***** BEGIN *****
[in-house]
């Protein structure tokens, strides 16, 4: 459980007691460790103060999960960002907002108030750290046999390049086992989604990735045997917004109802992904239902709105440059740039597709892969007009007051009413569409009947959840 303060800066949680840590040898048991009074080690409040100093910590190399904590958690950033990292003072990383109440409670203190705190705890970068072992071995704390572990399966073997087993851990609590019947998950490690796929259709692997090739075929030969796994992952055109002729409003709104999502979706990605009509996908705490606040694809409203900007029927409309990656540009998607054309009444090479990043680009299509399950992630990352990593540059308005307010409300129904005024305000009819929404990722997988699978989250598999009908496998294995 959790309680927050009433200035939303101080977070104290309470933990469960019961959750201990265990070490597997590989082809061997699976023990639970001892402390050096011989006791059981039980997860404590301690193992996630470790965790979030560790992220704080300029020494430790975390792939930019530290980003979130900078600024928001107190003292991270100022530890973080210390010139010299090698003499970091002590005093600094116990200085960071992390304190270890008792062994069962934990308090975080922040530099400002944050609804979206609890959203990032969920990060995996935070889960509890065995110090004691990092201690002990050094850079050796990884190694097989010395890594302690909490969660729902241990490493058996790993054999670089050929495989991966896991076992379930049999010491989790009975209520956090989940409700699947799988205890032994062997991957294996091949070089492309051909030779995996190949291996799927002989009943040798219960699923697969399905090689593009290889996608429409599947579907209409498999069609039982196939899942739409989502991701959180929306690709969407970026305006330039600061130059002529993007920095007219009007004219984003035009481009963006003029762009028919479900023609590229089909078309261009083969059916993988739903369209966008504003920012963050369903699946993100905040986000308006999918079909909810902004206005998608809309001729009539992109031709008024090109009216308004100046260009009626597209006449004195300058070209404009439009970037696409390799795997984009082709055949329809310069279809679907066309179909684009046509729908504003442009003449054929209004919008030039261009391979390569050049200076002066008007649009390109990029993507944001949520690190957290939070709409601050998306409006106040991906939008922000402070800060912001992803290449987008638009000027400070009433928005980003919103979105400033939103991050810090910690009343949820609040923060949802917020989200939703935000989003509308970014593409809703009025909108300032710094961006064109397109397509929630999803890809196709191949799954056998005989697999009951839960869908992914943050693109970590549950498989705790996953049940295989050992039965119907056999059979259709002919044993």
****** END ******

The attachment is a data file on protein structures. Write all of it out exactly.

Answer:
[in-house]
């Protein structure tokens, strides 16, 4: 459980007691460790103060999960960002907002108030750290046999390049086992989604990735045997917004109802992904239902709105440059740039597709892969007009007051009413569409009947959840 303060800066949680840590040898048991009074080690409040100093910590190399904590958690950033990292003072990383109440409670203190705190705890970068072992071995704390572990399966073997087993851990609590019947998950490690796929259709692997090739075929030969796994992952055109002729409003709104999502979706990605009509996908705490606040694809409203900007029927409309990656540009998607054309009444090479990043680009299509399950992630990352990593540059308005307010409300129904005024305000009819929404990722997988699978989250598999009908496998294995 959790309680927050009433200035939303101080977070104290309470933990469960019961959750201990265990070490597997590989082809061997699976023990639970001892402390050096011989006791059981039980997860404590301690193992996630470790965790979030560790992220704080300029020494430790975390792939930019530290980003979130900078600024928001107190003292991270100022530890973080210390010139010299090698003499970091002590005093600094116990200085960071992390304190270890008792062994069962934990308090975080922040530099400002944050609804979206609890959203990032969920990060995996935070889960509890065995110090004691990092201690002990050094850079050796990884190694097989010395890594302690909490969660729902241990490493058996790993054999670089050929495989991966896991076992379930049999010491989790009975209520956090989940409700699947799988205890032994062997991957294996091949070089492309051909030779995996190949291996799927002989009943040798219960699923697969399905090689593009290889996608429409599947579907209409498999069609039982196939899942739409989502991701959180929306690709969407970026305006330039600061130059002529993007920095007219009007004219984003035009481009963006003029762009028919479900023609590229089909078309261009083969059916993988739903369209966008504003920012963050369903699946993100905040986000308006999918079909909810902004206005998608809309001729009539992109031709008024090109009216308004100046260009009626597209006449004195300058070209404009439009970037696409390799795997984009082709055949329809310069279809679907066309179909684009046509729908504003442009003449054929209004919008030039261009391979390569050049200076002066008007649009390109990029993507944001949520690190957290939070709409601050998306409006106040991906939008922000402070800060912001992803290449987008638009000027400070009433928005980003919103979105400033939103991050810090910690009343949820609040923060949802917020989200939703935000989003509308970014593409809703009025909108300032710094961006064109397109397509929630999803890809196709191949799954056998005989697999009951839960869908992914943050693109970590549950498989705790996953049940295989050992039965119907056999059979259709002919044993």